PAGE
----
Such a great idea for a movie. Such a dull, uninspired film. Here’s the premise: what if you could transfer your consciousness to another body and add decades to your life? The catch: you can’t interact with anyone from your old life, you have to start over with the new body. Would you do it?
The central deceit of the story is that the new body isn’t actually a perfect human grown in a laboratory, as über-rich “old” Damian (Ben Kingsley) is told by cookie-cutter scientist-with-a-secret Albright (Matthew Goode), but a healthy human being who had a life of their own until they died. This is shades of the more interesting, albeit flawed The Island from explosion-meister Michael Bay, though that was focused on bio-identical organ cloning than on the transfer of consciousness from one human to another.
Self/less revolves around a core problem with the process: The original person’s memories have a tendency to get in the way of the new consciousness. No worries, there’s a pill for that. If you don’t. Run. Out…
“Old” Damian (Kingsley) has his consciousness transferred to “young” Damian (Ryan Reynolds) in a completely daft process that involves spinning magnets and cables, a mad scientist lab that looks more like a low budget update of the original Universal Horror Frankenstein lab than anything you’d expect in a modern big-budget sci-fi thriller. That’s okay, turns out the process has a fatal flaw anyway, one that makes no sense either but ends up critical to the last act of the story. ‘nuf said on that.
I love old B-movies so the mysterious, unexplained pill that somehow mutes the original consciousness of the body without explanation and even the high school science fair consciousness-transfer equipment is acceptable. What’s not is that there are huge plot holes and hiccups and, far worse, really poor performances turned in by both of the leading actors in the film.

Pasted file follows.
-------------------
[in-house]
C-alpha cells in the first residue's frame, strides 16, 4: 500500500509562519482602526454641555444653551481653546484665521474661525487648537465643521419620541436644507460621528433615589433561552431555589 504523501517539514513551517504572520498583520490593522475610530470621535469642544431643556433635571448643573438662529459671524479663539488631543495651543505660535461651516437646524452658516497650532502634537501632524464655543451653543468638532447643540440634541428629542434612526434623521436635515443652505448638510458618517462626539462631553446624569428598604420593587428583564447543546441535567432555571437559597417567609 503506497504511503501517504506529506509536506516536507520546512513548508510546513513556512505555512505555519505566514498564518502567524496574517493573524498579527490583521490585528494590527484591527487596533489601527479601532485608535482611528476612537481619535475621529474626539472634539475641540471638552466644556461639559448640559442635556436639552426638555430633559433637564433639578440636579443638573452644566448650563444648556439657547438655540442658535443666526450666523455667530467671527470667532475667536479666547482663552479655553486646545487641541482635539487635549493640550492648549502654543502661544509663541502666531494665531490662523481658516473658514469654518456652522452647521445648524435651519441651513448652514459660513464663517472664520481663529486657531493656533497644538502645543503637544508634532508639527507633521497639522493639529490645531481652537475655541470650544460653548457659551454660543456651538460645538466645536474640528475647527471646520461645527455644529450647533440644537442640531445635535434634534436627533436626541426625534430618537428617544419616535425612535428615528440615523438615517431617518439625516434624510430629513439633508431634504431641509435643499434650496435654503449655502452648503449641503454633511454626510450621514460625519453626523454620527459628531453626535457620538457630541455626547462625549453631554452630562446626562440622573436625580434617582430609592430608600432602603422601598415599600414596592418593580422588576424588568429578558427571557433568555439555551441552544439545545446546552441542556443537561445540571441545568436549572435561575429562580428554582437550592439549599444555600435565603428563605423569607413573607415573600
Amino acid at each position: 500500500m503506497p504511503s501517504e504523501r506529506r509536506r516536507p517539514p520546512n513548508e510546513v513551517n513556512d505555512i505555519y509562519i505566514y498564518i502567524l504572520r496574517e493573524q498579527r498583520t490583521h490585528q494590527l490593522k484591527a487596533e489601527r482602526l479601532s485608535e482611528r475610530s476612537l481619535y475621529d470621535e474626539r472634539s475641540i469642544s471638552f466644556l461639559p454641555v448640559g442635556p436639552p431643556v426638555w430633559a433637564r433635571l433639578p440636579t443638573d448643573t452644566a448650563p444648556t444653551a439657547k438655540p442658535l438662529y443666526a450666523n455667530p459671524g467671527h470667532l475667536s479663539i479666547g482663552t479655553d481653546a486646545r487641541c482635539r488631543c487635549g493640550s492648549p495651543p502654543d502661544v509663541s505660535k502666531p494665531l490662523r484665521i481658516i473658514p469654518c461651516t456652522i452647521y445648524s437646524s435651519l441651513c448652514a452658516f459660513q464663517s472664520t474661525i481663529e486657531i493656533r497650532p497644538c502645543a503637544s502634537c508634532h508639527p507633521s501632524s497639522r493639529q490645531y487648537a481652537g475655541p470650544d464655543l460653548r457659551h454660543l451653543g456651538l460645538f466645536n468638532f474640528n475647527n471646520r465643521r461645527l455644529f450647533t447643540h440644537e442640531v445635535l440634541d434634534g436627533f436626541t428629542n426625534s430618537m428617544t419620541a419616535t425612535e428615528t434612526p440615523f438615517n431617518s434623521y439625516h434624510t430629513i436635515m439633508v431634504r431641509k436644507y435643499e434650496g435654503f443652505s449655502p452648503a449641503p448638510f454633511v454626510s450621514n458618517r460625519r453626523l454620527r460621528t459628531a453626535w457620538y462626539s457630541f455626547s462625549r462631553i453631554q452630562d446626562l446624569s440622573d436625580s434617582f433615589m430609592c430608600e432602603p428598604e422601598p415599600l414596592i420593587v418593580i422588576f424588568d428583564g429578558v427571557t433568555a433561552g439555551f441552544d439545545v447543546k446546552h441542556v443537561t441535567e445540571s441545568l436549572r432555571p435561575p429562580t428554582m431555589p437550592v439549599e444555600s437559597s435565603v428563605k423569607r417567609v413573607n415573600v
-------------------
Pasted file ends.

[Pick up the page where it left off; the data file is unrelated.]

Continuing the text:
It’s hard to remember that Ben Kingsley is more properly addressed as Sir Ben Kingsley and that he’s an Academy-award-winning actor who has delivered powerful performances in superb films like Gandhi, Schindler’s List and Hugo, because he brings none of that gravitas to Self/less but instead walks through his performance with nary an emotive scene.
And then there’s the late, great career of former rising star Ryan Reynolds who did a splendid job in the recent indie drama Woman in Gold, but also delivered pedestrian, uninspired performances in the uninspired Green Lantern, not to mention R.I.P.D. and Safe House. And it’s not just that he has bad luck in scripts, his performance in Self/less completely misses the mark. To show one person inhabiting another’s body, you need to at least put some effort into matching their speech patterns and mannerisms (think of the delightful Tom Hanks film Big). Reynolds offers up nothing here.
Remember how The Sixth Sense had its big surprise twist and that it forced you to reevaluate everything you’d seen before that moment in the film? Self/less tries something similar — no spoiler here! — but it ends up falling flat, because director Tarsem Singh apparently forgets that a conspiracy twist is only interesting when the audience is engaged and identifying with one or more of the characters that are threatened by the conspirators.
So what did I actually like about Self/less? Well, there are some good action sequences, including a pretty epic multi-car chase. The New Orleans exterior shots are fun because it’s such a photogenic city, and the premise, of course, is terrific. The problem is in the delivery. From the performances to the sets, the inane underlying technology to the overwrought “twist”, to the rather idiotic ending, “Self/less” just doesn’t deliver the goods.